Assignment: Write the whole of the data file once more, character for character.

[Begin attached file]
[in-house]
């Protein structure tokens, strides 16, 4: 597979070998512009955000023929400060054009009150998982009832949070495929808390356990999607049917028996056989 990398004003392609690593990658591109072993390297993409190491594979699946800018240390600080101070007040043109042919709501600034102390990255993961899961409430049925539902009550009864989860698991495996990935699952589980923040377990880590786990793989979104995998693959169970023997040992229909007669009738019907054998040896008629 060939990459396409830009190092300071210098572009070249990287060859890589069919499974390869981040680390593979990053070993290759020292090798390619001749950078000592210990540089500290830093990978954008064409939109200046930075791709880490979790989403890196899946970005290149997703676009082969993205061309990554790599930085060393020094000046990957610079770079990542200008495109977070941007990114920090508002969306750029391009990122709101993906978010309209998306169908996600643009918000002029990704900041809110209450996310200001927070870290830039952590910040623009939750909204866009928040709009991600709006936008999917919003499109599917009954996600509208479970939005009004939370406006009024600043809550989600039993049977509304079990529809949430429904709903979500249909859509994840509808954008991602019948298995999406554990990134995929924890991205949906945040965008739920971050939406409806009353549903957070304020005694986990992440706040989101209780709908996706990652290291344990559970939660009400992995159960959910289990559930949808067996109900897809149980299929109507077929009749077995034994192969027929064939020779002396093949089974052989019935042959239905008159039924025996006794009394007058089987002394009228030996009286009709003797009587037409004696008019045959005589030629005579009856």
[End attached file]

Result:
[in-house]
């Protein structure tokens, strides 16, 4: 597979070998512009955000023929400060054009009150998982009832949070495929808390356990999607049917028996056989 990398004003392609690593990658591109072993390297993409190491594979699946800018240390600080101070007040043109042919709501600034102390990255993961899961409430049925539902009550009864989860698991495996990935699952589980923040377990880590786990793989979104995998693959169970023997040992229909007669009738019907054998040896008629 060939990459396409830009190092300071210098572009070249990287060859890589069919499974390869981040680390593979990053070993290759020292090798390619001749950078000592210990540089500290830093990978954008064409939109200046930075791709880490979790989403890196899946970005290149997703676009082969993205061309990554790599930085060393020094000046990957610079770079990542200008495109977070941007990114920090508002969306750029391009990122709101993906978010309209998306169908996600643009918000002029990704900041809110209450996310200001927070870290830039952590910040623009939750909204866009928040709009991600709006936008999917919003499109599917009954996600509208479970939005009004939370406006009024600043809550989600039993049977509304079990529809949430429904709903979500249909859509994840509808954008991602019948298995999406554990990134995929924890991205949906945040965008739920971050939406409806009353549903957070304020005694986990992440706040989101209780709908996706990652290291344990559970939660009400992995159960959910289990559930949808067996109900897809149980299929109507077929009749077995034994192969027929064939020779002396093949089974052989019935042959239905008159039924025996006794009394007058089987002394009228030996009286009709003797009587037409004696008019045959005589030629005579009856």